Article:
23 August 2015

Feeding the ground

Out of a boundless kitchen in which I grew up
There’s no sound now, but that of intervening years,
A muted hum of men digging, lifting picks
Over their backs and striking, and before morning
A hole is ready in the ground, its mouth gaping
Like a hatchling’s waiting for food, as if the cemetery
Were a nest with little mouths to feed, the grim reaper
A parent to those mouths. In my mother's kitchen
Where I learned to sing, the diggers' muffled song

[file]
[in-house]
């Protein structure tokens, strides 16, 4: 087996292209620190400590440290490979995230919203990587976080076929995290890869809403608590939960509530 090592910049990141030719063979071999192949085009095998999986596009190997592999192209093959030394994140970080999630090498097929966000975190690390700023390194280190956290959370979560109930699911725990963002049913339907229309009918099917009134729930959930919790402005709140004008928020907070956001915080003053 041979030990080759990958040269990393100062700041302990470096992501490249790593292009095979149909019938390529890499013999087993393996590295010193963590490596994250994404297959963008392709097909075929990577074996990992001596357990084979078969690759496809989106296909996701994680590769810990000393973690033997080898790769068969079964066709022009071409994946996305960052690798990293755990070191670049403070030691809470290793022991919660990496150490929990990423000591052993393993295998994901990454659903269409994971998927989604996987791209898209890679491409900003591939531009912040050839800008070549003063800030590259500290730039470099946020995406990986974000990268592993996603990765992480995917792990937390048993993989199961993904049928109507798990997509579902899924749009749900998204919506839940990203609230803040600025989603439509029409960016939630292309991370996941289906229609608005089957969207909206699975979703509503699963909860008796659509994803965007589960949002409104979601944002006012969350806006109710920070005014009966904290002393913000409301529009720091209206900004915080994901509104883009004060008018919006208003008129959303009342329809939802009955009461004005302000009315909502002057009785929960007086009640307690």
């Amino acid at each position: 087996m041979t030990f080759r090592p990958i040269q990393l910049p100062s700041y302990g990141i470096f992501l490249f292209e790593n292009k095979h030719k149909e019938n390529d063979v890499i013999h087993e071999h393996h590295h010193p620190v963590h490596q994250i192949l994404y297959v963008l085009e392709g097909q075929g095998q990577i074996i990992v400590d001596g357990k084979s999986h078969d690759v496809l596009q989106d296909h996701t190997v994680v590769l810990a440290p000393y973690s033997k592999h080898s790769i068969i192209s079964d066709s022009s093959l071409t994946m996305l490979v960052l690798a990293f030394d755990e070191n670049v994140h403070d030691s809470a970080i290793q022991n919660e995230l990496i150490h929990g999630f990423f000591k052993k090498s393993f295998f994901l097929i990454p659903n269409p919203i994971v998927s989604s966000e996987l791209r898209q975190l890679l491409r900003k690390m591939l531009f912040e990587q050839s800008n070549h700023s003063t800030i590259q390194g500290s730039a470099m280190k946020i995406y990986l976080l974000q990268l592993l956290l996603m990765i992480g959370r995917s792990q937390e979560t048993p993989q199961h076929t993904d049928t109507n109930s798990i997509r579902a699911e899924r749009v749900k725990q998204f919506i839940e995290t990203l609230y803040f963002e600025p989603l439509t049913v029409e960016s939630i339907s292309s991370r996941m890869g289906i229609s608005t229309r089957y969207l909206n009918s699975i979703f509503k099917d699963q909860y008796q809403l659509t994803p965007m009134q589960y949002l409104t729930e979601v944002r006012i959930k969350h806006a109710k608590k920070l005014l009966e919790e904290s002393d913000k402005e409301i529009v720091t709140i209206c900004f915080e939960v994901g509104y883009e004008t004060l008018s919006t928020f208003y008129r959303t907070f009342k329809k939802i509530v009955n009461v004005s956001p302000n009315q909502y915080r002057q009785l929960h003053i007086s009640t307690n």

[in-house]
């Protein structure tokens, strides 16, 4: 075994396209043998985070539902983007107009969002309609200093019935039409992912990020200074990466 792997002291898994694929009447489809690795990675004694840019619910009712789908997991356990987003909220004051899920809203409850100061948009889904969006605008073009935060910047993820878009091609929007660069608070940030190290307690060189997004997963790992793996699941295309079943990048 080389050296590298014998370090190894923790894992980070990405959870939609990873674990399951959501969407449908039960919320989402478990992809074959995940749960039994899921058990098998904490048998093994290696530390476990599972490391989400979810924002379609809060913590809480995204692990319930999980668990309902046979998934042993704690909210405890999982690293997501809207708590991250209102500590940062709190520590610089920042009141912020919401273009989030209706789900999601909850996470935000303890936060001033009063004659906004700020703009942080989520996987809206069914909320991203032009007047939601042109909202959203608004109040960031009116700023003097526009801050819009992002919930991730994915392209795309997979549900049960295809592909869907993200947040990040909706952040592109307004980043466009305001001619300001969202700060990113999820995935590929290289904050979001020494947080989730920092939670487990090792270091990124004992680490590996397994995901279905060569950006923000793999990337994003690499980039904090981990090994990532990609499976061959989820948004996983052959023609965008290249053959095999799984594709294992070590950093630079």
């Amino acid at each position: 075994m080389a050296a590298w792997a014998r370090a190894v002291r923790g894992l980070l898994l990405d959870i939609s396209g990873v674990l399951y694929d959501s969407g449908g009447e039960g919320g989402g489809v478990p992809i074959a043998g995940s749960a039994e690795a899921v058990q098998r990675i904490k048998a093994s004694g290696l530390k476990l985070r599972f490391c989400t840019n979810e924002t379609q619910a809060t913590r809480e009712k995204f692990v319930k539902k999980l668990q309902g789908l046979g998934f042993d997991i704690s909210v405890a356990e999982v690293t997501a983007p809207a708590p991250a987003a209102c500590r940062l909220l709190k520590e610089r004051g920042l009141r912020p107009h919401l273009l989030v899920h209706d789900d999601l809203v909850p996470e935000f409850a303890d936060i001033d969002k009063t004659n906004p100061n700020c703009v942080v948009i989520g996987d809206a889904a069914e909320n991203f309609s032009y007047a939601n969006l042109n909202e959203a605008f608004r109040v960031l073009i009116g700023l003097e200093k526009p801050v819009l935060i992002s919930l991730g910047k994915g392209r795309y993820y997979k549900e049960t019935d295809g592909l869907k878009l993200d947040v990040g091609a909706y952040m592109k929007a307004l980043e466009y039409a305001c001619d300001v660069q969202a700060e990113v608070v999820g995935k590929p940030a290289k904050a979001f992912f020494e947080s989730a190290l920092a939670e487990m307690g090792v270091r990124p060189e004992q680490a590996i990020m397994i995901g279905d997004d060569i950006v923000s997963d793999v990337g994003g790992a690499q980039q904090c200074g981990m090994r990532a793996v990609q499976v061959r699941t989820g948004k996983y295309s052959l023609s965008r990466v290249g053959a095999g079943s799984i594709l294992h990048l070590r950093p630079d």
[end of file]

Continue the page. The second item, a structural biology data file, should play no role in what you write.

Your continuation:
Comes through, hmmm ha home… hmmm ha home,
And again, and again, the beak of the picks falls.
I once asked my mother why only men dig the ground
At night, and she said “because men make children
Go.” And she turned around and with a lesokoana
Dug into the papa she was stirring. “We feed them.”
Sometimes she’d start a song, or tell a fable. Now,
When I hear the sound coming from the floor,
Or from the graveyard on the left when you go
To Loretto, I think of the night shift, and of men
Who work it to make sure that the ground is fed.

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